American football—from here on referred to as football; sorry UK readers—is not only the most famous sport in the United States, it is also a major cornerstone of American cultural identity. Football is an ineludible part of life in the United States. Growing up in Texas, football was—and still is—a de facto civil religion. On any given Sunday, TVs in every restaurant would blare football Spectacle. Indeed, the local citizenry revered the varsity football team, and people from all sorts of ages and backgrounds would pack into the stands of high school football games. The people donned football livery everywhere, even to formal events. Football dominated over all, especially education. At my high school, the dilapidated trailer classrooms contrasted starkly against both the over-sized football field and the state-of-the-art facilities built solely for football players. America is obsessed with football to a gross extent—despite the fact that it’s a terrible sport to spectate. But that just might be the point.

Let’s first analyze the details of television viewing; the self-evident most popular form of watching football. Televised football games have a standard camera angle. The camera is centered on the scrimmage line, which is where the ball is placed before play. The camera is zoomed in as to only capture ten to fifteen yards beyond the scrimmage line. Once play begins (i.e, when the quarterback “hikes” the ball), the camera follows the ball carrier; usually either the quarterback or the running back. If the play is a passing play, the camera pans to capture the trajectory of the football. Now, this camera system is fundamentally flawed. Primarily, the zoomed-in camera angle does not allow one to see how a play develops over time, especially for passing plays. It is extremely difficult to see critical components of the overall play, such as what routes the receivers are running, how the defense is covering the receivers, and what chances arise as the play goes on. To put it in another way, it is impossible to accurately analyze a play with the incomplete picture that the standard television camera angle provides. Is it any wonder that, more often than not, football commentators will digest a play using non-standard television angles that are not shown to the general public? A better camera angle than the standard layout would be an angle that captures a much wider portion of the field. However, from a practical viewpoint, it may not be feasible to make this camera angle the default, as the aspect ratio of the typical television would compress the game to a level undesirable for most football viewers. Furthermore, even the implementation of an upgraded camera angle would not obviate the deficiencies of football as a spectator sport.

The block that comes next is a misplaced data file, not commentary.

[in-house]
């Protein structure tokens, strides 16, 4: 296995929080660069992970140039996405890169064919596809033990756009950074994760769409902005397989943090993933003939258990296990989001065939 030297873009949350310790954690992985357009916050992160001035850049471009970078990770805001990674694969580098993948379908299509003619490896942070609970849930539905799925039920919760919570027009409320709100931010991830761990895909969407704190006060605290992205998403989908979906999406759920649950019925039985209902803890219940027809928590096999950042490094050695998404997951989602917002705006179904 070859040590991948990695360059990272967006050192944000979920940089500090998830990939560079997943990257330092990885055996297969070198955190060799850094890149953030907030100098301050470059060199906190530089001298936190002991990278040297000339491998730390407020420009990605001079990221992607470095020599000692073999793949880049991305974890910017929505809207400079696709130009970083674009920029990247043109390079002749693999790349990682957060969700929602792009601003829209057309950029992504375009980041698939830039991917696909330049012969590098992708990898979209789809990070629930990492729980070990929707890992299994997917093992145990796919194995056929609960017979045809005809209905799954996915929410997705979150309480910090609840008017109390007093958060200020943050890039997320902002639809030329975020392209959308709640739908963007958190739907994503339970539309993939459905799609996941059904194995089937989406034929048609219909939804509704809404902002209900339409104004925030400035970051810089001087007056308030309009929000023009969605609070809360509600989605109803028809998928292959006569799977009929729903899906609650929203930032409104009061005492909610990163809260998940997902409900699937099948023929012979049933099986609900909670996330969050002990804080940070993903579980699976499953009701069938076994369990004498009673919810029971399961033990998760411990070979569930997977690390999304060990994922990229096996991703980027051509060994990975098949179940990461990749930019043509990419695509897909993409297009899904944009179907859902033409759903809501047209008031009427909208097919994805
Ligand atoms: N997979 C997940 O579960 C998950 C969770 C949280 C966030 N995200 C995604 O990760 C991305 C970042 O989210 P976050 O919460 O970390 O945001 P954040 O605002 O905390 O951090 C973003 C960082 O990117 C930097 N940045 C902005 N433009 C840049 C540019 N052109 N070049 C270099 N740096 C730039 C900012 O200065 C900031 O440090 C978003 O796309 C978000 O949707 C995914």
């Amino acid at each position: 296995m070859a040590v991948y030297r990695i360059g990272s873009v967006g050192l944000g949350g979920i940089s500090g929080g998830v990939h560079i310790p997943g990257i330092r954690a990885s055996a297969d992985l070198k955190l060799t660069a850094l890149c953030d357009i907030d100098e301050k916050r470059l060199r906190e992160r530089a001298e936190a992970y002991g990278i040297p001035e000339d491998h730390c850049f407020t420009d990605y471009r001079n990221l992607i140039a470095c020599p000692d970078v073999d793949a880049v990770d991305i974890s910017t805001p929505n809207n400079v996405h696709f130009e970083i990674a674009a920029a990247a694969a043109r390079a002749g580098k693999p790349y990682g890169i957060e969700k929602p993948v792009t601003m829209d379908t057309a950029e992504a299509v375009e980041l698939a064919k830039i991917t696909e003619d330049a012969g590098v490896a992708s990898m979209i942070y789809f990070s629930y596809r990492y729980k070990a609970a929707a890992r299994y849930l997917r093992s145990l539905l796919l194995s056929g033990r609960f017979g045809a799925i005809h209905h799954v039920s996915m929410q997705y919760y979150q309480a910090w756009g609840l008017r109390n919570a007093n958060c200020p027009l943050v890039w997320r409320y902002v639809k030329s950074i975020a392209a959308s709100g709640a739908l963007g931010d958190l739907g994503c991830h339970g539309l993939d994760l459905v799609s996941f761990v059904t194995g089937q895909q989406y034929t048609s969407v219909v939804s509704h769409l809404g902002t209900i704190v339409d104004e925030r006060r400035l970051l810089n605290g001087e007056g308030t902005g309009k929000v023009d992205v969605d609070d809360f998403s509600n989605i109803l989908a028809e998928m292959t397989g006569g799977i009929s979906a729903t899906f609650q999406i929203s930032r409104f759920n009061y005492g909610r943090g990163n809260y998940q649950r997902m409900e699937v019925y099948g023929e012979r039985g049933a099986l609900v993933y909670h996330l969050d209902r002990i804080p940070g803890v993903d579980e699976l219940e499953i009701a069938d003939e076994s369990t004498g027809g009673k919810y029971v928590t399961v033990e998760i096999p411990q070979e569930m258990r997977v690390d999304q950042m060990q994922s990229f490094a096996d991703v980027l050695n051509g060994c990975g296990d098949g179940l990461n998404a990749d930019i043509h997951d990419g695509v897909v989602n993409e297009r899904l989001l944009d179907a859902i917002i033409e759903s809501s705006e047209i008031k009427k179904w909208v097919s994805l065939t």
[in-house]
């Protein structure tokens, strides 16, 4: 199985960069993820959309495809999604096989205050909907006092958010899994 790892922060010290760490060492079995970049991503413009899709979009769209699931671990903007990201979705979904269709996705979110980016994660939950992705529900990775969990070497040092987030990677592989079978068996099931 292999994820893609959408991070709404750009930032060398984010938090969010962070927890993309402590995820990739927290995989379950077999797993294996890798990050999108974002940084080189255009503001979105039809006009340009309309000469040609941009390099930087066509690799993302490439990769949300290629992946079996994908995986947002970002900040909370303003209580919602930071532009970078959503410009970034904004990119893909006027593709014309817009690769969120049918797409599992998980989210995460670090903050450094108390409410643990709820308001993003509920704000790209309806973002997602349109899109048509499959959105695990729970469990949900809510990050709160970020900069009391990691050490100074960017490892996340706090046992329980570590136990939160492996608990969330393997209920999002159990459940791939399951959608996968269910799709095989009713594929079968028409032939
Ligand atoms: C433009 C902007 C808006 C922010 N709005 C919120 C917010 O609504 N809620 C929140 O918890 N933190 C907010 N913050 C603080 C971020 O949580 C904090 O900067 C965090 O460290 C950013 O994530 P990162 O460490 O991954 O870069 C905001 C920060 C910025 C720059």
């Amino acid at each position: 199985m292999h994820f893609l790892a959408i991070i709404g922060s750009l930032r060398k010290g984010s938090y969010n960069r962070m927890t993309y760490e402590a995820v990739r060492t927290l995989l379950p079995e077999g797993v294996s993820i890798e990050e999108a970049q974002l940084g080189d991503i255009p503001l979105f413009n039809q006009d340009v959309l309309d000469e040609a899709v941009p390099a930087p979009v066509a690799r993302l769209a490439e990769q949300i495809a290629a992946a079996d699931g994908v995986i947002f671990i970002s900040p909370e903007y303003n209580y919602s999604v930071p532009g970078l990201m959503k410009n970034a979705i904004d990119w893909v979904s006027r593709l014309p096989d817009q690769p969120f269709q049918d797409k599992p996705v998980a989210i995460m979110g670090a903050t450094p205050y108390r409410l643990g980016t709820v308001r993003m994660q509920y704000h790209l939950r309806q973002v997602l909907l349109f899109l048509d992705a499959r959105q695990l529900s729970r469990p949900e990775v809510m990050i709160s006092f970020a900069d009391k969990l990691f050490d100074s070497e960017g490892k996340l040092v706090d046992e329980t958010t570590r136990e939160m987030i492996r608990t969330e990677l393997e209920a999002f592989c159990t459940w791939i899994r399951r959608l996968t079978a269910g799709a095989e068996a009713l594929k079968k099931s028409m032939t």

Continuing, advertisements and football have a symbiotic relationship. Namely, a typical football game is rife with such an ample amount of downtime during which advertisements fill a natural role. To highlight how deep the relationship between advertising and football is, we can look at football events that typically lead to advertisements, which include: timeouts, change of possessions, scores, kicking plays (e.g., kickoffs, punts, field goal attempts), challenges, injuries, ends of quarters, halftime, and so forth. Even when there is action on the field, the play is usually over in a matter of seconds. To make matters worse, network providers have been brazen enough to show ads during minor events, such as penalty announcements. Football has evolved into a capitalist Spectacle, wherein the demarcation between a football game and an extended advertisement reel is at best tenuous.

To get empirical, research conducted by FiveThirtyEight shows that “NFL broadcasts are among the most interrupted and least action-packed broadcasts of any sport." FiveThirtyEight substantiates this claim with data that uncovers the startling fact that “an average NFL broadcast lasts well over three hours, yet it delivers a total of only 18 minutes of football action …. [and includes] 50 minutes of commercial breaks .” That is, a football game comprises around 27% advertisement time and only 1% of actual football action! Put in these terms, it is plainly illogical to watch a football game if the goal is to watch football.